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Colin Brinsden, AAP Economics and Business Correspondent
(Australian Associated Press)
The Reserve Bank of Australia governor Philip Lowe is sticking to his long held view that the cash rate won’t be lifted before 2024.
As widely anticipated by economists, the RBA left the official cash rate at a record low 0.1 per cent following its monthly board meeting on Tuesday.
Dr Lowe reiterated the cash rate will not be increased until inflation is sustainably within the two to three per cent target range, saying such conditions will not be met before 2024.
“This contrasts with several other central banks that seem to be bringing rate hikes forward and arguably reflects more confidence on the RBA’s part that the current spike in global inflationary pressure is transient,” AMP Capital chief economist Shane Oliver said.
However, Dr Lowe remained fairly upbeat about the economic outlook beyond the current spate of lockdowns in the nation’s two largest states – NSW and Victoria.
“The Delta outbreak has interrupted the recovery of the Australian economy and GDP is expected to have declined materially in the September quarter,” Dr Lowe said.
“This setback to the economic expansion in Australia is expected to be only temporary. As vaccination rates increase further and restrictions are eased, the economy is expected to bounce back.”
However, he said there is uncertainty about the timing and pace of the bounce-back, and it is likely to be slower than that of earlier in the year.
“In our central scenario, the economy will be growing again in the December quarter and is expected to be back around its pre-Delta path in the second half of next year,” Dr Lowe said.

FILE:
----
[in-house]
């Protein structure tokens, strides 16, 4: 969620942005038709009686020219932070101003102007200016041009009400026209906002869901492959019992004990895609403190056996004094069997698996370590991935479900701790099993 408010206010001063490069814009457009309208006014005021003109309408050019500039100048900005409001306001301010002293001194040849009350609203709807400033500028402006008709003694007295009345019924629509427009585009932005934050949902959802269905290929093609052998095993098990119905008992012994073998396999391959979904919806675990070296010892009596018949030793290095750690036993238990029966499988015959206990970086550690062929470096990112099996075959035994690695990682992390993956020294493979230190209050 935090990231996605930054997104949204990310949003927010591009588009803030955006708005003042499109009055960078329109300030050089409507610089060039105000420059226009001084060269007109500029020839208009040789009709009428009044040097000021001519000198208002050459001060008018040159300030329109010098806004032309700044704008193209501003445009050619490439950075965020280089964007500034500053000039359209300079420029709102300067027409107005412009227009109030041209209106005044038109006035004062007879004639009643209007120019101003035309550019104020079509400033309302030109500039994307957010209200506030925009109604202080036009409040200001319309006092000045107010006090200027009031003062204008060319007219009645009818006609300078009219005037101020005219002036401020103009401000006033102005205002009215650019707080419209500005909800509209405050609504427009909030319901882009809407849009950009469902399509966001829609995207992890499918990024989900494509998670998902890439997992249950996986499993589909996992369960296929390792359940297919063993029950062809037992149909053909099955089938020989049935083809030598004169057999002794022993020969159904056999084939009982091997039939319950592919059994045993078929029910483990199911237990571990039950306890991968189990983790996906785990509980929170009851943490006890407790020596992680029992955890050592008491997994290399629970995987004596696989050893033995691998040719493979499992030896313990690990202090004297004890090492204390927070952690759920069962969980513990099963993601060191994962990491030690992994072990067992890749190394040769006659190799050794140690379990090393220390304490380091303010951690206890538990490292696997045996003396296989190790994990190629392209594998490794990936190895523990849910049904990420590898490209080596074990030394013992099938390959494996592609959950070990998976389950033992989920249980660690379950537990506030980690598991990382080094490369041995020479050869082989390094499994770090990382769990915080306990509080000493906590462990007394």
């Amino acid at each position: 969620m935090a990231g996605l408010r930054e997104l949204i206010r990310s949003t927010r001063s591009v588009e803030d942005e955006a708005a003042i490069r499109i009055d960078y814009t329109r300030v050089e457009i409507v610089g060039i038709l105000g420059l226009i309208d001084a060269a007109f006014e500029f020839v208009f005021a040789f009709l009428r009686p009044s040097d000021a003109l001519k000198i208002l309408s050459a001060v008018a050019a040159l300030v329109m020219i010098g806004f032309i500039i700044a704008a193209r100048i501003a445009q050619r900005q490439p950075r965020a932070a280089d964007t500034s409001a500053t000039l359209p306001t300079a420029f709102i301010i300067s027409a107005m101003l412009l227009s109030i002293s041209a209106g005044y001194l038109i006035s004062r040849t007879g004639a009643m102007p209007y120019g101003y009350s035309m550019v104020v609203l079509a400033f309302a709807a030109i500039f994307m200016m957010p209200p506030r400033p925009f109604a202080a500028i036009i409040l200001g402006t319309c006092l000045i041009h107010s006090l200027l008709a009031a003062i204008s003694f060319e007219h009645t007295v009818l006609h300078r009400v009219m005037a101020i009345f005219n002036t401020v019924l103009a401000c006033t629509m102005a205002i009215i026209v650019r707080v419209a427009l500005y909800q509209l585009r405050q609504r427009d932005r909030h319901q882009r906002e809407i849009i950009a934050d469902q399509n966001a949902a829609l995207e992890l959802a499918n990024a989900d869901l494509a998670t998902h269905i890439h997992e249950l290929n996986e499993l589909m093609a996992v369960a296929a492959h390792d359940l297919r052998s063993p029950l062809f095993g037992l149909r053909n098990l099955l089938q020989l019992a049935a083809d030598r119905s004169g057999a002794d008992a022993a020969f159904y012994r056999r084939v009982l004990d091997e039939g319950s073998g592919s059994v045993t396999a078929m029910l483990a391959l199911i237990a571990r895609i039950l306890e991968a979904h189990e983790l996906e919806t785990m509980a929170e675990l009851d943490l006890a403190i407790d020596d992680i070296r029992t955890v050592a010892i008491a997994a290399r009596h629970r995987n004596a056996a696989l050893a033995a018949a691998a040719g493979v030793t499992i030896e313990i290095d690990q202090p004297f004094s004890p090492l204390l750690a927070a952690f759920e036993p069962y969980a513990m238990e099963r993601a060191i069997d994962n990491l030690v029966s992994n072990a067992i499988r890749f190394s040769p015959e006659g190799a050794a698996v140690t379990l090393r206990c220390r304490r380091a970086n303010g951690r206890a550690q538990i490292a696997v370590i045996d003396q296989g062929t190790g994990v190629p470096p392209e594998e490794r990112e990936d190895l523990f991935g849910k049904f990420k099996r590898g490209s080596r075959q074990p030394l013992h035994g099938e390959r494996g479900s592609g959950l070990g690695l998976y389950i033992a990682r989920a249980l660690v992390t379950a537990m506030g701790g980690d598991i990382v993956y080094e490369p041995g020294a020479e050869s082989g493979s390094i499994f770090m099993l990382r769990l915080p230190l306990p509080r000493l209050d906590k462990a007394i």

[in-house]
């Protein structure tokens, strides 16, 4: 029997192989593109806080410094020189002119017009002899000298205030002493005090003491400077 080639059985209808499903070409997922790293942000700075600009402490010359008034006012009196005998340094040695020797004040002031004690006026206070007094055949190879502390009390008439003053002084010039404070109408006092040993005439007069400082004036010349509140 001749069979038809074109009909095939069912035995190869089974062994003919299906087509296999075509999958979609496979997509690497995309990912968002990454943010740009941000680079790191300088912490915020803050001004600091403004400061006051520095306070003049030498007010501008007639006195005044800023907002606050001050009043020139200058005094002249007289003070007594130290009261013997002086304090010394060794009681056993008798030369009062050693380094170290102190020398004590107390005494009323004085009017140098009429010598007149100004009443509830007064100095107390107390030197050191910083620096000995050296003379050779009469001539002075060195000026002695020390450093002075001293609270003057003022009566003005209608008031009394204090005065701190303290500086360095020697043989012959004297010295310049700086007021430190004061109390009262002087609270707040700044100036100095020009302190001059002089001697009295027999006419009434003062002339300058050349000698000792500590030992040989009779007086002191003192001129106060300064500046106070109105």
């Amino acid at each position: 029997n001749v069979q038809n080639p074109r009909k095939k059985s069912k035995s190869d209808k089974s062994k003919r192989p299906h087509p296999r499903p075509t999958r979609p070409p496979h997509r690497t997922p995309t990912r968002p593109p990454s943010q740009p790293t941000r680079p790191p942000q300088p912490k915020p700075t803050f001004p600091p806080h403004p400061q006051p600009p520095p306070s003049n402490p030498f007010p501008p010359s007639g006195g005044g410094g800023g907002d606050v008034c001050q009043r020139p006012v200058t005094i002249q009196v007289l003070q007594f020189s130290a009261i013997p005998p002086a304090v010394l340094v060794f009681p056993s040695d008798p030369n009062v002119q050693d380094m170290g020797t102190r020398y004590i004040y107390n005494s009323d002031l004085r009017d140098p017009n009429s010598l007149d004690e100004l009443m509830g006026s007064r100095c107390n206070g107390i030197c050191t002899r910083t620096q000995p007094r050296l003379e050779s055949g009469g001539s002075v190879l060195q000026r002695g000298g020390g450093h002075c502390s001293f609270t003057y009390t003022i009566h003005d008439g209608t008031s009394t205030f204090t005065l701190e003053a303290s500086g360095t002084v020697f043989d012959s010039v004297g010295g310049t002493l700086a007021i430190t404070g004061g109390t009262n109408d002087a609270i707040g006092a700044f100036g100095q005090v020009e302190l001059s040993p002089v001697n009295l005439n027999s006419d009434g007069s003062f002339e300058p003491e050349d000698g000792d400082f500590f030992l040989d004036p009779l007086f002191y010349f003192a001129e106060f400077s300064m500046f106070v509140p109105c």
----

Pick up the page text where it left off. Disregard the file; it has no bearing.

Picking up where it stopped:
Among its policy toolkit, the RBA will continue to target the April 2024 government bond yield at 0.1 per cent, while buying bonds at a rate of $4 billion a week until at least February 2022 with the aim of keeping market interest rates and borrowing costs low.
Dr Lowe said the package of policies is providing substantial and ongoing support to the Australian economy.
“Borrowing rates are at record lows, sovereign bond yields are at very low levels and the exchange rate has depreciated over recent months,” he said.
“The fiscal responses by the Australian government and the state and territory governments have also been providing welcome assistance in supporting household and business balance sheets.”
Dr Lowe also gave little away about what the banking regulator, the Australian Prudential Regulation Authority, may introduce to take the heat out of the housing market.
He said housing prices are continuing to rise, although turnover in some markets has declined following the virus outbreak.
But housing credit growth has picked up due to stronger demand for credit by both owner-occupiers and investors.
“The Council of Financial Regulators has been discussing the medium-term risks to macroeconomic stability of rapid credit growth at a time of historically low interest rates,” Dr Lowe said.
“In this environment, it is important that lending standards are maintained and that loan serviceability buffers are appropriate.”